London

This summer’s been a pretty good one, but school’s started and it’s time for show and tell!

 

In July we flew back to London to see our daughter graduate from Central St Martins with a degree in Fashion Journalism, while at the same time our son and his girlfriend were heading in the opposite direction to Denver, CO, to start new jobs. So proud of them all!

 

Thanks for the photo, Jo!

For the three weeks that I was in the U.K., London was in the middle of a heatwave. I’m well old enough to remember the heatwave of ’76, which is the summer everyone compares hot weather to, but this was far hotter in my mind. Most days were in the mid-80s with a few in the low 90s. And remember, buses, tubes, houses and flats aren’t air-conditioned… But it was a good trip, seeing lots of friends, lots of museums and galleries and having so much fun staying with our daughter and her boyfriend in their new flat.

 

There were several outstanding photography shows — Vanessa Winship and Dorothea Lange, both at The Barbican, Tacita Dean’s Landscape at the Royal Academy and The Shape of Light at Tate Modern. A small show of work by C.R.W. Nevinson, Prints of War and Peaceat The British Museum commemorates his gift of 25 prints to the museum in 1918. They span his time in the trenches of Flanders as a war artist during World War I, as well as prints of New York, Paris and London.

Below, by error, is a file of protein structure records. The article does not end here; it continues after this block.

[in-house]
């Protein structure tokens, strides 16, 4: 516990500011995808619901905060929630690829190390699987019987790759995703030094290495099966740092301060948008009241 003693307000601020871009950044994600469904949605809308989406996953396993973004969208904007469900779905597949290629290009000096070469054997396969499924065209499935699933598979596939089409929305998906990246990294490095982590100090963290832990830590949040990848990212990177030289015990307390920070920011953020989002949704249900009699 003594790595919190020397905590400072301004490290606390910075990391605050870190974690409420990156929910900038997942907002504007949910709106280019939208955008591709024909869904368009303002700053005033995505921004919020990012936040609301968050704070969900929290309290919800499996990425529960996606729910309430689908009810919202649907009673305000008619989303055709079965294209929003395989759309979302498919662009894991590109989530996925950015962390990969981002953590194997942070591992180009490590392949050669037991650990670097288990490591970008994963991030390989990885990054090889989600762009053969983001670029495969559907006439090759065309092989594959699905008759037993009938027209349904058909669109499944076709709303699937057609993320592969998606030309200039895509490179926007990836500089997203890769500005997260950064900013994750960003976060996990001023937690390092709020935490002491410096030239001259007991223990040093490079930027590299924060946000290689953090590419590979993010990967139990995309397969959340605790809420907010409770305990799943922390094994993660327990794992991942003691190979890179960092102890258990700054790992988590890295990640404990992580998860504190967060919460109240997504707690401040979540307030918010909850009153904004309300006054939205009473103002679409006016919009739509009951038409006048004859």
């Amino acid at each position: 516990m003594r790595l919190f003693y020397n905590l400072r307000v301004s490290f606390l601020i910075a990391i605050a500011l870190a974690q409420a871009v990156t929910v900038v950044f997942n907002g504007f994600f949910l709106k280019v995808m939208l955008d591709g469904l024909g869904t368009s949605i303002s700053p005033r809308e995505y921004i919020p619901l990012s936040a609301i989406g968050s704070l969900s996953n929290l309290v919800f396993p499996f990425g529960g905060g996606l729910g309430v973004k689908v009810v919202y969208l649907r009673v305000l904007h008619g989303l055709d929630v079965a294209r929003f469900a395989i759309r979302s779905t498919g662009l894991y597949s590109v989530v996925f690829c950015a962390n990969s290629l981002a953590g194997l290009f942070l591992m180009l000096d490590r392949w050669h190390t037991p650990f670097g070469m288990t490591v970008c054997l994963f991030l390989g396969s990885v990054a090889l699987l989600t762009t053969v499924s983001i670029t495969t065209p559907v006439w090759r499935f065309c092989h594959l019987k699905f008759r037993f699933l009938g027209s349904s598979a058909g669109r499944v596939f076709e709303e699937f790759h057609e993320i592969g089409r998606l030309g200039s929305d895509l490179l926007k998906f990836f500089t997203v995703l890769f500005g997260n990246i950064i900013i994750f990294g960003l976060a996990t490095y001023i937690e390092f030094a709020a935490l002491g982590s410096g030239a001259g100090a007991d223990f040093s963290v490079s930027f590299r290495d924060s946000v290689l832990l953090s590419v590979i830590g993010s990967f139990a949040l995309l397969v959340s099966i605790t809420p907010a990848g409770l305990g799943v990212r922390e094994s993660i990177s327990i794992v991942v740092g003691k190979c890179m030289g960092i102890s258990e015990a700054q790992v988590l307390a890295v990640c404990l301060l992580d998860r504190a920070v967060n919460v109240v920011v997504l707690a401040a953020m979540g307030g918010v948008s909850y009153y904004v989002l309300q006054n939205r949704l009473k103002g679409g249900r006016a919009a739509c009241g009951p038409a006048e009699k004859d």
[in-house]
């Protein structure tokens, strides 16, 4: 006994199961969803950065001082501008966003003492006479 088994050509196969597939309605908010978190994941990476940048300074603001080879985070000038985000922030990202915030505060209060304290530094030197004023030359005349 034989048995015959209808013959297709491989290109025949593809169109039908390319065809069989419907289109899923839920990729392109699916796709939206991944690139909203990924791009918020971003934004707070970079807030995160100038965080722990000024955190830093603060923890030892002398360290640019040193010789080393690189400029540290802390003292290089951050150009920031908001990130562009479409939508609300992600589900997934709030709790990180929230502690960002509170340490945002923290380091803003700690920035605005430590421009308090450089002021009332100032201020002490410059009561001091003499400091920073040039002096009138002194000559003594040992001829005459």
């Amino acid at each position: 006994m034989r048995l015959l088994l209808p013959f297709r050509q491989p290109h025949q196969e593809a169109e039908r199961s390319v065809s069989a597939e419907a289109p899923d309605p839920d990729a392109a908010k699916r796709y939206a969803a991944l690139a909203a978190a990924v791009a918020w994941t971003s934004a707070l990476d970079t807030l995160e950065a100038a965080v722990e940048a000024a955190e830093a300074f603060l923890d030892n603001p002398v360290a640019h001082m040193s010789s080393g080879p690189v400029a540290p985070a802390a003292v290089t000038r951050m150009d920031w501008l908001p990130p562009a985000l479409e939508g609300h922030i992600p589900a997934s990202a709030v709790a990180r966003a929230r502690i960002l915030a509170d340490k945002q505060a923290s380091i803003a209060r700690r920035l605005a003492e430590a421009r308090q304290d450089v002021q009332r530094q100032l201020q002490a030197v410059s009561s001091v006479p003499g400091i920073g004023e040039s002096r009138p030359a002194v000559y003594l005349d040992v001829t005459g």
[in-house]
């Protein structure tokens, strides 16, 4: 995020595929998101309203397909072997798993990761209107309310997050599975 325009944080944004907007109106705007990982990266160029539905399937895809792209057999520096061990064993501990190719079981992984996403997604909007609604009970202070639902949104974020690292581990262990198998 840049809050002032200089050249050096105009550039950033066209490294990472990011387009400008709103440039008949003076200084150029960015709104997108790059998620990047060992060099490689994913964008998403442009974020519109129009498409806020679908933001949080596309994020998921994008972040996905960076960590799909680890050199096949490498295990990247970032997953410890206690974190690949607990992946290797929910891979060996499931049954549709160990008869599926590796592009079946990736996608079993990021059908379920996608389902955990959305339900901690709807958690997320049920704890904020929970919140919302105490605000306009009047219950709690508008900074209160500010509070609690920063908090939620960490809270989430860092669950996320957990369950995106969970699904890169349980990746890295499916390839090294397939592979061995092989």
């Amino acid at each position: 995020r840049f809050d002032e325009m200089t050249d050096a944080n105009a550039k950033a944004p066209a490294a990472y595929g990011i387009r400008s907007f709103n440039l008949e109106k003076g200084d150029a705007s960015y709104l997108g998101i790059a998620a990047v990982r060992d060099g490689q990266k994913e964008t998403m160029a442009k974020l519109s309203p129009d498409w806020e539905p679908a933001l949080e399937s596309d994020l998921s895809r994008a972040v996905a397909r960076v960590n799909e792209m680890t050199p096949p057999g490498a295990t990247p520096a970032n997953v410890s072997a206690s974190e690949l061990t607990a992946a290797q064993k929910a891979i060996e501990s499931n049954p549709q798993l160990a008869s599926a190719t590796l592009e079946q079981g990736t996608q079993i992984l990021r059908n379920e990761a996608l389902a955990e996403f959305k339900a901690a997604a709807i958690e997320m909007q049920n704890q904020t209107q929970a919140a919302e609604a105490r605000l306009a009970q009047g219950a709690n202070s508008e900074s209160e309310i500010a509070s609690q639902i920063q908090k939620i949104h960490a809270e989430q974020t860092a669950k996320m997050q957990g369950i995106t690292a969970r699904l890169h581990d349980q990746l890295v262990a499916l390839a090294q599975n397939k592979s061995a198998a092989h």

C.R.W. Nevinson — Looking Through Brooklyn Bridge, New York, 1921, Drypoint

 


Ed Ruscha — Parking Lot series

 


Alison Rossiter — Gevaert Gevaluxe Velours

 

After three weeks of family, friends, art and walking, all sustained by copious amounts of flat whites, I returned to Minneapolis and went straight into teaching a week-long polymergravure workshop at Highpoint Center for Printmaking. And if that wasn’t enough, the following week I was teaching Kerik Kouklis the process. Kerik travelled to Minneapolis from California especially for a one-day, one-on-one workshop, at the end of which he had made 3 perfect plates and about a dozen prints!

 

If you’re interested in learning the process, sign up for my infrequent email newsletter for details of upcoming workshops.

 


© Kerik Kouklis

Conservator’s Corner(s)

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Here’s a behind the scenes video with Jae Gutierrez, Senior Photograph Conservator at the Center for Creative Photography in Tucson. I was fortunate to be able to spend some time with Jae back in September, when I visited the CCP Print Room with friends as part of Depth of Field. She was incredibly helpful and answered in depth all the questions I had about silver prints, platinum prints, gravures, my workflow and the presentation of my work, and reassured me that I was following the best practices. I got the two thumbs up from the conservator!

But there’s one little trick she showed me that I immediately started to use. Apologies if this is known by most, but remember, I spend my life in the dark(room).

When I attach my images to the Museum board backing I use my own mounting corners that I make out of Tyvek paper, which is strong and archival, and I attach them with Filmoplast P90 Plus tape. This is the result of running out of the correct size self-adhesive Mylar corners late on a Friday night too many times. Also, it’s much easier and the prints feel more secure. But when using the Mylar corners you have to flex the print to remove or replace it; not good when you’re handling an Edward Weston print, for example. By attaching the corners a specific way, as Jae showed me, you can avoid all that. Simple!